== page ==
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The Fifth Estate examines the strained relationship behind WikiLeaks
Web wars
A white-maned megalomaniac should be memorable.
A white-maned megalomaniac should be memorable.

The Fifth Estate feels like a weak-tea knockoff of The Social Network, the 2010 movie about online pioneers Mark Zuckerberg and Eduardo Saverin. Director Bill Condon and screenwriter Josh Singer tell the story of the infamous whistle-blowing website WikiLeaks by zeroing in on the contentious relationship between two early contributors. One of them is Julian Assange (Benedict Cumberbatch), the Australian-born one-time hacker who founded WikiLeaks so people could reveal secret but important information privately and securely. The other is Daniel Berg (Daniel Brühl), a programmer who connects with Assange early on, and is attracted to his mission to take investigative journalism to the next step in the digital age.

Instead of exploring how technology often favors what is possible over careful consideration of what one should do, the movie tracks Berg's gradual disillusionment with Assange's obsessive control over WikiLeaks. Much of the action focuses on the buildup to the controversial release of classified U.S. government documents provided by Bradley (now Chelsea) Manning. Here The Fifth Estate comes closest to its potential. While we watch the WikiLeaks crew and their traditional-media partners clash over the journalistic rules that should apply to publishing this sensitive information, we also see government officials, most notably a State Department operative (Laura Linney), scrambling to address the potential fallout of damaged alliances and exposed informants.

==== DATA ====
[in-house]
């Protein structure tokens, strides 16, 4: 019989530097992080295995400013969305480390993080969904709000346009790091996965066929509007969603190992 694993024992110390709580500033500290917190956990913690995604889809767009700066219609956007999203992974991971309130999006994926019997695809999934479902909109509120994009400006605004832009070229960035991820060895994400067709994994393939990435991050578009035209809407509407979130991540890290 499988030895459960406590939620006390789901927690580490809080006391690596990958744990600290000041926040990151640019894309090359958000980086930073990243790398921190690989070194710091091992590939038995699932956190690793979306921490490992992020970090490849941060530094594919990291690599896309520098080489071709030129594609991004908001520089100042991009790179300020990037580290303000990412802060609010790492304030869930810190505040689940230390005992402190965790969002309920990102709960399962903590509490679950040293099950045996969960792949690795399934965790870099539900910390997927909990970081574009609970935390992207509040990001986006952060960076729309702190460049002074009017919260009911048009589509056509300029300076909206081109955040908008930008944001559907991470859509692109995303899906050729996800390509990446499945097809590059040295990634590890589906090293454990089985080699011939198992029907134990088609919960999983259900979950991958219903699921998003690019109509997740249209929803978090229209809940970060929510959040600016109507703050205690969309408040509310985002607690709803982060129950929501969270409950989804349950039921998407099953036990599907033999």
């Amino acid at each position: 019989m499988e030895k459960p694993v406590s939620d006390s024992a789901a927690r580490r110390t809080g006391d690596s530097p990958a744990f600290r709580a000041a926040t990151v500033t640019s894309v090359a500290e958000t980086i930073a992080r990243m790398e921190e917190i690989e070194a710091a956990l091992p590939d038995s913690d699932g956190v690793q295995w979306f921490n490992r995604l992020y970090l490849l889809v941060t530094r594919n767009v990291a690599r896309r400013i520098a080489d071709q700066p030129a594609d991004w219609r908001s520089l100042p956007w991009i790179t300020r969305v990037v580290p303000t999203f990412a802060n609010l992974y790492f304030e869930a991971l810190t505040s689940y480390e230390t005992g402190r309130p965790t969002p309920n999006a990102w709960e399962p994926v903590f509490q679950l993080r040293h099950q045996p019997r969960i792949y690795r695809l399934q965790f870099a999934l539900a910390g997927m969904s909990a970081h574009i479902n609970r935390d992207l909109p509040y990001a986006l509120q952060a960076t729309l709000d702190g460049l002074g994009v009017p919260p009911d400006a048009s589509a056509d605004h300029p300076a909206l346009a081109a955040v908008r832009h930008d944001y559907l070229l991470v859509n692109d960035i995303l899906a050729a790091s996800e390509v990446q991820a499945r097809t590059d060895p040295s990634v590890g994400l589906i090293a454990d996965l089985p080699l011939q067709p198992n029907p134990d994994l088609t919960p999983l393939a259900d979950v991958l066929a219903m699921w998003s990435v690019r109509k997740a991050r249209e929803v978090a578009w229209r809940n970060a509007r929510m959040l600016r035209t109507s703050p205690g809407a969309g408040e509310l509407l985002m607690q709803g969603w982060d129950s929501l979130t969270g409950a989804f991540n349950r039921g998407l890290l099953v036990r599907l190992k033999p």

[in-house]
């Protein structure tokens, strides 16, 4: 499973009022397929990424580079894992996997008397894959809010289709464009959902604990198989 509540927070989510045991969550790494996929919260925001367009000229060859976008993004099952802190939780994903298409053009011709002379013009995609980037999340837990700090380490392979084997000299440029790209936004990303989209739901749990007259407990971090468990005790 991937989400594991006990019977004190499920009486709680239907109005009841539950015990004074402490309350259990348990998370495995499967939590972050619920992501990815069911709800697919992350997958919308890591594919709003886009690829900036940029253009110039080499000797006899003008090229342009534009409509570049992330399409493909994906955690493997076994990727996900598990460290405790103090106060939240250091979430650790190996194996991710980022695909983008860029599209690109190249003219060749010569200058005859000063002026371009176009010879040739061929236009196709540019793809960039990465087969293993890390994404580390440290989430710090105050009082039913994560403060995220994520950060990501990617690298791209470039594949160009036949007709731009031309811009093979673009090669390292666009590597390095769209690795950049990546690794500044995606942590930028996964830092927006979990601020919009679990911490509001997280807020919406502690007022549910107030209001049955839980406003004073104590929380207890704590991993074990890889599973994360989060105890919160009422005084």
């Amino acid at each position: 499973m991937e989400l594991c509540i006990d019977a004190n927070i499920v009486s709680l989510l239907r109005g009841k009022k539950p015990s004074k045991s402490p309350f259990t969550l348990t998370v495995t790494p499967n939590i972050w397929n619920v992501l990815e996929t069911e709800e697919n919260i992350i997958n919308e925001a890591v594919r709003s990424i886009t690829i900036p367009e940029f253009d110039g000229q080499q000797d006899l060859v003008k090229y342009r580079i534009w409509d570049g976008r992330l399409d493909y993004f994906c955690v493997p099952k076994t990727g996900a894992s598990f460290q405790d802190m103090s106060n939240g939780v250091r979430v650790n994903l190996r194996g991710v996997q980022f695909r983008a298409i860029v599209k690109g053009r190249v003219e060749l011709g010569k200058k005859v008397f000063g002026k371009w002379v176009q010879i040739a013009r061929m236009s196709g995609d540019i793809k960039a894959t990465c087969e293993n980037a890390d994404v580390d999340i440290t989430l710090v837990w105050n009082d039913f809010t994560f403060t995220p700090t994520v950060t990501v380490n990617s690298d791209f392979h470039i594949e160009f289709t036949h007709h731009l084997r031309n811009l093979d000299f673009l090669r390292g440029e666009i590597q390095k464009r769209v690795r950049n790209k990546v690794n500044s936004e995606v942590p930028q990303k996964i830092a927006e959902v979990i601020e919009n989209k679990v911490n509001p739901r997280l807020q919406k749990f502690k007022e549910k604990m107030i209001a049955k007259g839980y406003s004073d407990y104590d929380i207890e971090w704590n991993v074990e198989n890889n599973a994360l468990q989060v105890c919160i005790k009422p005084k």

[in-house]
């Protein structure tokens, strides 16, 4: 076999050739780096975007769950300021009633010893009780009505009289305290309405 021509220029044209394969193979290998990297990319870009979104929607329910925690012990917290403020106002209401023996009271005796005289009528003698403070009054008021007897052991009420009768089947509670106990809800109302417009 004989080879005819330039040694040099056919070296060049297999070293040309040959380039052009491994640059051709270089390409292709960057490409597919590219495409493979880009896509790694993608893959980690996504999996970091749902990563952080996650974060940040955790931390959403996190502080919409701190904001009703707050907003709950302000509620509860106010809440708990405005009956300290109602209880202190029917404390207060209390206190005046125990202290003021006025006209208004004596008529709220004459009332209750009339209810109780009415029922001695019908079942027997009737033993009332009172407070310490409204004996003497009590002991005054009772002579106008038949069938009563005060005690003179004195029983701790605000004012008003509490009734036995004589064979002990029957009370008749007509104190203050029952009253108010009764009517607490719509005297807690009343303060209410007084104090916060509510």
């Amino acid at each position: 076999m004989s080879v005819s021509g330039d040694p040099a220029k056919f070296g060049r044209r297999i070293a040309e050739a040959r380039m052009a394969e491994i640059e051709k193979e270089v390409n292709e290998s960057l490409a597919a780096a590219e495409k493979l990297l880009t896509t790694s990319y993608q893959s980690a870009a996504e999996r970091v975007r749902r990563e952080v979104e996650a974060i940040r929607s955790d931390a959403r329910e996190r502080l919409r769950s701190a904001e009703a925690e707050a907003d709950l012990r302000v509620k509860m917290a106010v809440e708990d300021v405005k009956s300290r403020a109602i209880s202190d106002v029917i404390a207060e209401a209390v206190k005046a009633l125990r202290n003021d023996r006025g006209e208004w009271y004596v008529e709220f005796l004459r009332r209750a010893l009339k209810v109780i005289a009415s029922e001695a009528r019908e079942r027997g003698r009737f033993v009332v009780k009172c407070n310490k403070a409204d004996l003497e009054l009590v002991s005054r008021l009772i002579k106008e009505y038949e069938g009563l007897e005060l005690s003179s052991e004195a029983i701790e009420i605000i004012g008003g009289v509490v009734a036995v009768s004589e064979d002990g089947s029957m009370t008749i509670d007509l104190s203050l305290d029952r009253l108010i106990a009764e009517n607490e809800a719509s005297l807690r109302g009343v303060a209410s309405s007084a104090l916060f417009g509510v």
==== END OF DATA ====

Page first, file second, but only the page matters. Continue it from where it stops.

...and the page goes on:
We do watch the family of one such informant (Alexander Siddig) flee for their lives, but the filmmakers rarely seem interested in the real-world impact of Assange's insistence that all information be free. The Fifth Estate makes Assange's personal betrayal of Berg seem more important than the way WikiLeaks has shaken the foundation of geopolitics.

It's understandable that Condon and company want to focus the story on the relationship between the two main characters. But Assange and Berg are too bland and indistinct, even with their warring philosophies and love-life dramas. Something is awry if a white-maned megalomaniac doesn't become a memorable figure.

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